Sleep quality, cortisol levels, and behavioral regulation in toddlers

Anat Scher, Wendy A. Hall, Anat Zaidman-Zait, Joanne Weinberg

Research output: Contribution to journalArticlepeer-review


This study examines the association between nighttime sleep characteristics and cortisol levels and how these variables relate to aspects of children's temperament and behavior. Twenty-seven healthy children, aged 12-36 months, attending group childcare settings, participated in the study. Each child's sleep was measured at home with actigraphy over three nights. Saliva samples were collected by the mothers at bedtime and within 30 min of awakening. In addition, both the mother and the daycare teacher rated the child's behavioral difficulties and negative emotionality. It was found that children with more fragmented sleep displayed higher awakening cortisol levels compared to children with more efficient sleep. Moreover, elevated awakening cortisol levels were correlated with teachers' ratings of internalizing behavior and negative emotionality. These preliminary findings suggest that awakening cortisol may serve as a useful index of adrenocortical reactivity in young children, signaling a disturbance in physiological regulation, and underscore the need for more research pertaining to the dynamic associations between sleep and HPA-axis across the 24-hr period.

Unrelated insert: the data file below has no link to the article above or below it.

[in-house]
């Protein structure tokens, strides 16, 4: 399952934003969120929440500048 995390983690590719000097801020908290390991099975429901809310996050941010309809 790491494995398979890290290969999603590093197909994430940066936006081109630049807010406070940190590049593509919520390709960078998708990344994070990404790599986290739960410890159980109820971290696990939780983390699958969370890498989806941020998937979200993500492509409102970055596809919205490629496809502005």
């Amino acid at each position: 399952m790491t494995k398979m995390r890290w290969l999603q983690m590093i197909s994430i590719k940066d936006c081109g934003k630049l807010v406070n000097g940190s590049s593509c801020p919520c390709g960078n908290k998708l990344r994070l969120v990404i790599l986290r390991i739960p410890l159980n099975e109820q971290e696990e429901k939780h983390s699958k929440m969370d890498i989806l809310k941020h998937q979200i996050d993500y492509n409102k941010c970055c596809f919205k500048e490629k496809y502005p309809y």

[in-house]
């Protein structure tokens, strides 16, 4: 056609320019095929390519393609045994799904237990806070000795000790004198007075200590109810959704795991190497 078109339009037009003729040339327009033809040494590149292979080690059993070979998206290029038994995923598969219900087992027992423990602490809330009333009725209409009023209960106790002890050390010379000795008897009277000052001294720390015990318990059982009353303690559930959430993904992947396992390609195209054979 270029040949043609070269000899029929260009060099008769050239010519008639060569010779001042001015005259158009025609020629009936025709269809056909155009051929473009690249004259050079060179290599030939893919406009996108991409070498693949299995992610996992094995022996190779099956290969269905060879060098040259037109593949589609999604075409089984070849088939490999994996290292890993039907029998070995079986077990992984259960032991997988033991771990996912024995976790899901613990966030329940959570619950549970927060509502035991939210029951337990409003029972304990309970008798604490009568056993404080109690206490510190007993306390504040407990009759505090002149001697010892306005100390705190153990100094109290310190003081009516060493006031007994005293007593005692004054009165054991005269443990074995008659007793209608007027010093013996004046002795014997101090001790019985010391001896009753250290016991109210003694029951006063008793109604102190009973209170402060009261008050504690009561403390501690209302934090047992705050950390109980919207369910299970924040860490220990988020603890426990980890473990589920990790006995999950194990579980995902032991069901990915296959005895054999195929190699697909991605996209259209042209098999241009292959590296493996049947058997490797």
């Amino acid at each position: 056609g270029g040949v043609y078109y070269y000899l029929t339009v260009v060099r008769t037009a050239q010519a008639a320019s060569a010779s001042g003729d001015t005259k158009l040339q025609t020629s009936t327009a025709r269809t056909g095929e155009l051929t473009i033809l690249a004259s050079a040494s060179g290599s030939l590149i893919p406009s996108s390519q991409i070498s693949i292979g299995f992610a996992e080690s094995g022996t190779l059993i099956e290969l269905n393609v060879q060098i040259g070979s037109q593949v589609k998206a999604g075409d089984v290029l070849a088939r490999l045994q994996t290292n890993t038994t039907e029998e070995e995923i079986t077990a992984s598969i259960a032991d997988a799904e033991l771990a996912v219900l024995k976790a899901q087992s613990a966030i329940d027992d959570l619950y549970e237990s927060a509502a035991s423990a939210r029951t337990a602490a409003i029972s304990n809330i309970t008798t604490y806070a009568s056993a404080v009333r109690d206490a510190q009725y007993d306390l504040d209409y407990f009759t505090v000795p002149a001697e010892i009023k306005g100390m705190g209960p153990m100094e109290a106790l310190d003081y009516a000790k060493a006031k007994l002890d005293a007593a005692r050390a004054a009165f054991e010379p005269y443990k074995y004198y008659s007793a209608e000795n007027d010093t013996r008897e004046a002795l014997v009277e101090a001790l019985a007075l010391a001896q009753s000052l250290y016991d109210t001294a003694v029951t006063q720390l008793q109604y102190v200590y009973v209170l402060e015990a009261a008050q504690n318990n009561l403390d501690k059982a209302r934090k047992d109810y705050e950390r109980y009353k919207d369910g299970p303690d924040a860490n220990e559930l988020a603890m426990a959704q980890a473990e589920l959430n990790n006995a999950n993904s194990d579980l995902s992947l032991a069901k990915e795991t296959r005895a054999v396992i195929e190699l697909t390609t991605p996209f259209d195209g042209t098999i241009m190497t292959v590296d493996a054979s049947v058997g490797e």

Original languageEnglish
Pages (from-to)44-53
Number of pages10
JournalDevelopmental Psychobiology
Issue number1
StatePublished - Jan 2010


  • Awakening cortisol
  • Daycare
  • Fragmented sleep
  • Temperament

ASJC Scopus subject areas

  • Developmental and Educational Psychology
  • Developmental Neuroscience
  • Developmental Biology
  • Behavioral Neuroscience


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